BURNS: Yeah.

SAGAL: My whole life just snapped into focus now that I finally figured out what that means.


SAGAL: I mean we've described all these descriptions of you. I don't know if any of them are adequate because your band mixes all these genres of music. You're throwing in folk music and indigenous music and pop music. Are there any genres that you couldn't mix? Could you write like a good county smooth jazz song, for example?


SAGAL: Like something that Kenny G would sing if his wife left him.

BURNS: Oh wow.


BURNS: That would be really tough.

SAGAL: Yeah.

BURNS: That would be really tough, but it would be fun to try.

SAGAL: Right. We read an interview where you cited an influence for your "Carry to Dust" album. You cited the magazine the Economist.

BURNS: Uh-huh. Exciting isn't it?

SAGAL: Yeah.


SAGAL: I think that's great because it's little known but Justin Bieber's record is influenced by Foreign Affairs magazine.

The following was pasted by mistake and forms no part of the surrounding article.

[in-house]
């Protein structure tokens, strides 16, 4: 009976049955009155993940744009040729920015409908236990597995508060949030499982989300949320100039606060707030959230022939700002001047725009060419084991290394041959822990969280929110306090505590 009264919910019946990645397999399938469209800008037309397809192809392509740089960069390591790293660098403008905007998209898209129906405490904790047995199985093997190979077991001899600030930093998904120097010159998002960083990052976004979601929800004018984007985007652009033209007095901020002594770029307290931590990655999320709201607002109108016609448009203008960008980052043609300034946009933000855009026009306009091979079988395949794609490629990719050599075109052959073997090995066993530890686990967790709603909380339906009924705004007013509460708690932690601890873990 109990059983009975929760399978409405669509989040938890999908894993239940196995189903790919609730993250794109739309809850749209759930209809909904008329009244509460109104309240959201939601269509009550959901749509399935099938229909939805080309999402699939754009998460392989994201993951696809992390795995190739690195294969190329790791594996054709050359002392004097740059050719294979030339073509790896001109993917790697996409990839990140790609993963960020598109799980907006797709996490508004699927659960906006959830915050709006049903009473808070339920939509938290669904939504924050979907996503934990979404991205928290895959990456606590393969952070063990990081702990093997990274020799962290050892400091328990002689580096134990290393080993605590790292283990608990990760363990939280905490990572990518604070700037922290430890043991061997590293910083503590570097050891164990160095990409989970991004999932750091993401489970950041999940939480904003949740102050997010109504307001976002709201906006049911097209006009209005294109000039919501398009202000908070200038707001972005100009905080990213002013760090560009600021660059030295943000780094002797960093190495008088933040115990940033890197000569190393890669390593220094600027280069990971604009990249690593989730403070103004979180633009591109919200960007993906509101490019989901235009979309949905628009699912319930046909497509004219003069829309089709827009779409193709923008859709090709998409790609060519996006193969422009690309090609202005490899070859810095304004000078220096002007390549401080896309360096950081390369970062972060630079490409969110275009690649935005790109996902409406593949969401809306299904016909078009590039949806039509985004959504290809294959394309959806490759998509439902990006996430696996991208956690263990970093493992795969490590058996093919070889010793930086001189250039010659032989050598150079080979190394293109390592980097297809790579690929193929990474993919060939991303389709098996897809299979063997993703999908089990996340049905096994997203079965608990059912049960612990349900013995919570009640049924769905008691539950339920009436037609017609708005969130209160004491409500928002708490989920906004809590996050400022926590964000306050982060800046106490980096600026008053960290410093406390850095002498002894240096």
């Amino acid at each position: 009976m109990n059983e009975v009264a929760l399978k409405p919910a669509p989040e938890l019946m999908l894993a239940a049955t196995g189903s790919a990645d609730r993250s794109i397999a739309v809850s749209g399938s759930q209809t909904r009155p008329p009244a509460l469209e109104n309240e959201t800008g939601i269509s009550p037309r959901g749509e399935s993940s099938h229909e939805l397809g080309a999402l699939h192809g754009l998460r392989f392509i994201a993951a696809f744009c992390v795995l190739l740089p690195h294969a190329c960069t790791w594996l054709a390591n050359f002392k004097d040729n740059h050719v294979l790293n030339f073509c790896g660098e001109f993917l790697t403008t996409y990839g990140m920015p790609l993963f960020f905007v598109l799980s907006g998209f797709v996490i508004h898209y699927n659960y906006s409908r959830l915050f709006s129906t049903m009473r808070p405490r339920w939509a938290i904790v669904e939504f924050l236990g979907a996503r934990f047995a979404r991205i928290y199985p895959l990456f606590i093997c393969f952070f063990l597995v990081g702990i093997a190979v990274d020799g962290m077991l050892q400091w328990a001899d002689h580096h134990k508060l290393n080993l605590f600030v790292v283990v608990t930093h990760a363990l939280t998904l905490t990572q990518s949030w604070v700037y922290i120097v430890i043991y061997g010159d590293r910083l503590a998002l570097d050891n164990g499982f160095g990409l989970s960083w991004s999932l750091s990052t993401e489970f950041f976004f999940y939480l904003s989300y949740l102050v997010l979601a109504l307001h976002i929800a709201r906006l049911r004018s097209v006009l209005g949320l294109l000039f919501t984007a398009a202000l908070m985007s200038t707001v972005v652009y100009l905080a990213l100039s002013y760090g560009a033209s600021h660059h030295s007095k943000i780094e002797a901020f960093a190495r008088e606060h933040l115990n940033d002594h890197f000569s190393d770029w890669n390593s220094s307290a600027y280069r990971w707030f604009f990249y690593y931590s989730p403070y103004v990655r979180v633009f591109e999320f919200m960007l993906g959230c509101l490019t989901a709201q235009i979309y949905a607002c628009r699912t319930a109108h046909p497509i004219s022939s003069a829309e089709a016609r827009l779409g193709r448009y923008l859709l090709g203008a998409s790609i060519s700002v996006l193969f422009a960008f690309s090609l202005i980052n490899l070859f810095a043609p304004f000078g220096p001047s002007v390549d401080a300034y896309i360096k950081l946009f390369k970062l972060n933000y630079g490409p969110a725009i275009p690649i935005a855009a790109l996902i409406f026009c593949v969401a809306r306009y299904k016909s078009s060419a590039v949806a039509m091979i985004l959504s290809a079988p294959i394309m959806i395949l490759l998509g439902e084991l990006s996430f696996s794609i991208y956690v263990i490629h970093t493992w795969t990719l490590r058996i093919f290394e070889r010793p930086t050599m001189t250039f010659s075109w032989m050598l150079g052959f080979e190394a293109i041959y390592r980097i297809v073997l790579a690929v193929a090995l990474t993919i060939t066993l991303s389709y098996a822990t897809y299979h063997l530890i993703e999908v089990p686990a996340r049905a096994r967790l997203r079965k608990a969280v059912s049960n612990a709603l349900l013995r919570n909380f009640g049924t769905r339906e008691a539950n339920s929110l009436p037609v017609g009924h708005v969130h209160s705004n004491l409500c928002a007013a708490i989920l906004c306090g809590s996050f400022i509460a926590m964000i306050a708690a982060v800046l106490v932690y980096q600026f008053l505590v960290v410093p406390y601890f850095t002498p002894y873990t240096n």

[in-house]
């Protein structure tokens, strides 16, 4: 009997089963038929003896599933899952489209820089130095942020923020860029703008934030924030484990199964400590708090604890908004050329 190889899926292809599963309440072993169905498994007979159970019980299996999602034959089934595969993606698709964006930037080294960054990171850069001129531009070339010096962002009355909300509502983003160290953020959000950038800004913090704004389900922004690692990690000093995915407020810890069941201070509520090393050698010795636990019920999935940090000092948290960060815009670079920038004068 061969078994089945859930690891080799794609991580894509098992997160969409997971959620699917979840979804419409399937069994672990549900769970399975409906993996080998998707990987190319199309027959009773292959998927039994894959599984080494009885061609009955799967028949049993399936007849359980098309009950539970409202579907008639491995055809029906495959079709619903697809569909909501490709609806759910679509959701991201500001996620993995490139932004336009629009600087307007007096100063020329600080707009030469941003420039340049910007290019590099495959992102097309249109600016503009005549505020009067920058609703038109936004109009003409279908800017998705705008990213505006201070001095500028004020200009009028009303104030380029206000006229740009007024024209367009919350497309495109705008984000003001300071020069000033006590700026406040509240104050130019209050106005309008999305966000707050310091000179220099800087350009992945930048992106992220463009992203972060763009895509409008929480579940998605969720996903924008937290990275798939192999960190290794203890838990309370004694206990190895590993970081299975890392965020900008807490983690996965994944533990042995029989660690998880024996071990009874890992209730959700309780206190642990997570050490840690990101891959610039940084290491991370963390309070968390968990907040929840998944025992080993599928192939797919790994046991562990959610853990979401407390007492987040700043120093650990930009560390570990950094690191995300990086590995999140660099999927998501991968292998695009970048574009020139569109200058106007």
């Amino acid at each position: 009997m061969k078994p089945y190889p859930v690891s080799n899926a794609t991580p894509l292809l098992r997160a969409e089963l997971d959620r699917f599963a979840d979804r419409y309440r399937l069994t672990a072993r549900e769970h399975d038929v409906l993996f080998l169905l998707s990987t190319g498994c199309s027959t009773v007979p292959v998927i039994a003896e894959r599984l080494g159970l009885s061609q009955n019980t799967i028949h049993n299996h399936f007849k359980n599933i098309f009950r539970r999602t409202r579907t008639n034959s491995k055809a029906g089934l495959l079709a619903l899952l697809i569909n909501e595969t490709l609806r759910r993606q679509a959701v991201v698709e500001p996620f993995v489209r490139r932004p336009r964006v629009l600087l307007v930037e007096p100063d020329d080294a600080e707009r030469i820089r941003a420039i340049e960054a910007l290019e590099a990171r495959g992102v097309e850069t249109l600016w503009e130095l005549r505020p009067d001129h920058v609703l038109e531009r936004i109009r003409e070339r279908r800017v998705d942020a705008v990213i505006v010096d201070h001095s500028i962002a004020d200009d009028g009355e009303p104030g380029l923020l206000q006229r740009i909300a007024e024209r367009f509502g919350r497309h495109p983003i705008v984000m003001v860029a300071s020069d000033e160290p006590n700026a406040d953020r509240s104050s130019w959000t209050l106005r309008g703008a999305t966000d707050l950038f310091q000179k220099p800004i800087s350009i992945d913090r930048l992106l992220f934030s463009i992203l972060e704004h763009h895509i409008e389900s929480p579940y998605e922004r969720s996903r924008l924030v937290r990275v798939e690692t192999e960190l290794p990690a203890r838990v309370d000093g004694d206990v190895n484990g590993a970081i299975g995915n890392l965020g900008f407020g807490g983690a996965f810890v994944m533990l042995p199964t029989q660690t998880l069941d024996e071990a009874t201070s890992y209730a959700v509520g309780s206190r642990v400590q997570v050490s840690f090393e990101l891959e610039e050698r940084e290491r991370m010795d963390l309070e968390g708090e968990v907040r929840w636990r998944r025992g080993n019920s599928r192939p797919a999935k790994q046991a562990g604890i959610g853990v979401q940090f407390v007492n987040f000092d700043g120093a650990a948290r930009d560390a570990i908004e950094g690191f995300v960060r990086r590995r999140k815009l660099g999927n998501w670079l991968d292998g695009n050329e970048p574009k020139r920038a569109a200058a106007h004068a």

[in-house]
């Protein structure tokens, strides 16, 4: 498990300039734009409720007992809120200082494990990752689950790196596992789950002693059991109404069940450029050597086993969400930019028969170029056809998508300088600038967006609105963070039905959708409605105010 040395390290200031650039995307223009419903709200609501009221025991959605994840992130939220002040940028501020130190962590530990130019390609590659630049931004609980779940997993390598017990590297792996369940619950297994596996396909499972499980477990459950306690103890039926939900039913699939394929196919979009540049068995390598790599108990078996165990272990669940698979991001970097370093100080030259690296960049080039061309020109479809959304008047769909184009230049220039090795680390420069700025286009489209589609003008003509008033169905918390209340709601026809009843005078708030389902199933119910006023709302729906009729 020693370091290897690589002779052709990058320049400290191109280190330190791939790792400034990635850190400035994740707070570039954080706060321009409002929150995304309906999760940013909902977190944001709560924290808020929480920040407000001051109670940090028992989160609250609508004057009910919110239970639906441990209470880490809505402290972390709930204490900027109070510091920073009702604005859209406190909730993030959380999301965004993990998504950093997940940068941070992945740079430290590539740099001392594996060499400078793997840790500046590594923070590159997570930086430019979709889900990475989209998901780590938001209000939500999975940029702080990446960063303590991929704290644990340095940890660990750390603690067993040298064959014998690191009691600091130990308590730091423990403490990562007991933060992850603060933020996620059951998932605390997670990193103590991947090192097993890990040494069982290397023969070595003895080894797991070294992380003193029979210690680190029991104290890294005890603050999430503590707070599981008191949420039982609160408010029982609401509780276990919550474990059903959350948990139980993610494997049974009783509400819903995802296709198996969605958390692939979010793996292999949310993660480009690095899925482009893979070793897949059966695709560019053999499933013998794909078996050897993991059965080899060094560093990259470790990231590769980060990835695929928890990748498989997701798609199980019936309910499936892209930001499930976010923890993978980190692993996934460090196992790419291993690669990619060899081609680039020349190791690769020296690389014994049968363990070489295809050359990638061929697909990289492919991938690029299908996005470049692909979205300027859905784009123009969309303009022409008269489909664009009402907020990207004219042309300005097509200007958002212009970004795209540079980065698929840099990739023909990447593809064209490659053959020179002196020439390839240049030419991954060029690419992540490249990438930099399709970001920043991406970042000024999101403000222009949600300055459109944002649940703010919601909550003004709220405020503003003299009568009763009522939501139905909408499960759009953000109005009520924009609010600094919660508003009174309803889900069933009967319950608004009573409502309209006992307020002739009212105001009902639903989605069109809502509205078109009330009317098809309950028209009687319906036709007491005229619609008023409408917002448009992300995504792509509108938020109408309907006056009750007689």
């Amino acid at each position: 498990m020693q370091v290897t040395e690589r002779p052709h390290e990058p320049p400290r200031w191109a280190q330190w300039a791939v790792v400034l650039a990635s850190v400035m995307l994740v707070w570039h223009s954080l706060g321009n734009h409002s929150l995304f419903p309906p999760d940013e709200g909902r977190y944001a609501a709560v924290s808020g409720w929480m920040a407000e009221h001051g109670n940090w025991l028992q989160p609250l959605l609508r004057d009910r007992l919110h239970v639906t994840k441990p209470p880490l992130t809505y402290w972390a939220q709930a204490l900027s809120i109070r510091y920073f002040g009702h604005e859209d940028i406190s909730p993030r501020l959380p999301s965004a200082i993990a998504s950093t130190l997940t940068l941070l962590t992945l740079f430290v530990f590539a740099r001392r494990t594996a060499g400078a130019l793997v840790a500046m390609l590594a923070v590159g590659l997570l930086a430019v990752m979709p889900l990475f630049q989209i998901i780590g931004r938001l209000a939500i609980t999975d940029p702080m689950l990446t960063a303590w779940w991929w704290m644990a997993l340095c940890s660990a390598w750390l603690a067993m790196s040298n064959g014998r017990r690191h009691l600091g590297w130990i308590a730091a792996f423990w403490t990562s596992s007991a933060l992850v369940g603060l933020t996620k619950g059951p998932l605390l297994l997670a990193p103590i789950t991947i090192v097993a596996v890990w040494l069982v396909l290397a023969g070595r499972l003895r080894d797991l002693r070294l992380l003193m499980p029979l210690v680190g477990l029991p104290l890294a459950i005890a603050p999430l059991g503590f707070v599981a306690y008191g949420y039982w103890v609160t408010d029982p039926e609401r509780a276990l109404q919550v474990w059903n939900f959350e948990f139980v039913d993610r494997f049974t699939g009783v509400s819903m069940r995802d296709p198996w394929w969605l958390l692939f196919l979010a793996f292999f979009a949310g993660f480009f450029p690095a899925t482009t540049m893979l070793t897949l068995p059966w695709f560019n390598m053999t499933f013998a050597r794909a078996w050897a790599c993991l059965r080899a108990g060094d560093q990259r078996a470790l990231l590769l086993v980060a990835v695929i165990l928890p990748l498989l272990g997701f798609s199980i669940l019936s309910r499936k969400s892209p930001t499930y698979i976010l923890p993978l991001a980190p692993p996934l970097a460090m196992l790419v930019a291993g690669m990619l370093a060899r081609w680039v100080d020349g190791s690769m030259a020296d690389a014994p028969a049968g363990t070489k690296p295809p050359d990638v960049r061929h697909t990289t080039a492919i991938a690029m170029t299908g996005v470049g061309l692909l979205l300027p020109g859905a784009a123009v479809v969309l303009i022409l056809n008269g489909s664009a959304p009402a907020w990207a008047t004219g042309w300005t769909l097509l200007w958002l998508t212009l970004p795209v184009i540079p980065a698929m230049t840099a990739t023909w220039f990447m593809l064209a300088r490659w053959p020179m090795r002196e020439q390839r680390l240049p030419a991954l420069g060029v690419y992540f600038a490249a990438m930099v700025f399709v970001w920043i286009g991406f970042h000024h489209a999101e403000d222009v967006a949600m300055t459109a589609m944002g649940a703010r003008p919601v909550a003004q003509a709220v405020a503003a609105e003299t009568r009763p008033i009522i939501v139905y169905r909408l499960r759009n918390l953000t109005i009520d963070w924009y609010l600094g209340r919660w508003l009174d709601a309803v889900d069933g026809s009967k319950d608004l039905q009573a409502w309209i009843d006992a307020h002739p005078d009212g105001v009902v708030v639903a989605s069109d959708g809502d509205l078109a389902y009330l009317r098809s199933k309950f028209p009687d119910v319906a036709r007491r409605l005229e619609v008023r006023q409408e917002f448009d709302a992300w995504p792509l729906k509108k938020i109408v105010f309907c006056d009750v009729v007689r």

PIERCE: They were just trying to get the gig at South By G8.

SAGAL: How does the magazine The Economist influence your music?

BURNS: Oh, you know, just the news that you don't usually hear on the daily newspapers or you read in the daily newspapers.

SAGAL: Right. So that...

BURNS: So those long transatlantic flights.

SAGAL: Right. And that leads to your great love song, "Oh, Baby, I Want to give you a Micro-loan."

BURNS: Yeah.


BURNS: Exactly.


SAGAL: You song was in "Collateral," the Michael Mann movie and you actually were in it. You played yourselves playing your own music.


BURNS: Yeah, that was fun.

SAGAL: It's a good movie. Isn't there a scene where Tom Cruise eventually goes into this club and kills a bunch of guys?

BURNS: No, he sends Jamie Foxx in to impersonate him.

SAGAL: Oh right, to impersonate. I remember that scene.

BURNS: Yeah, yeah.

SAGAL: Jamie Foxx who's playing a cab driver has to pretend to be the heartless assassin.


SAGAL: And you guys are in the background?

BURNS: We are, amongst several other musicians and artists songs that they're possibly going to use for the same scene. So we just kind of shifted.

SAGAL: Oh really?

BURNS: Yeah.

SAGAL: So like they were shooting the scene and like we don't know what song we're going to use. So now we're going to shoot the scene with you guys standing in the background.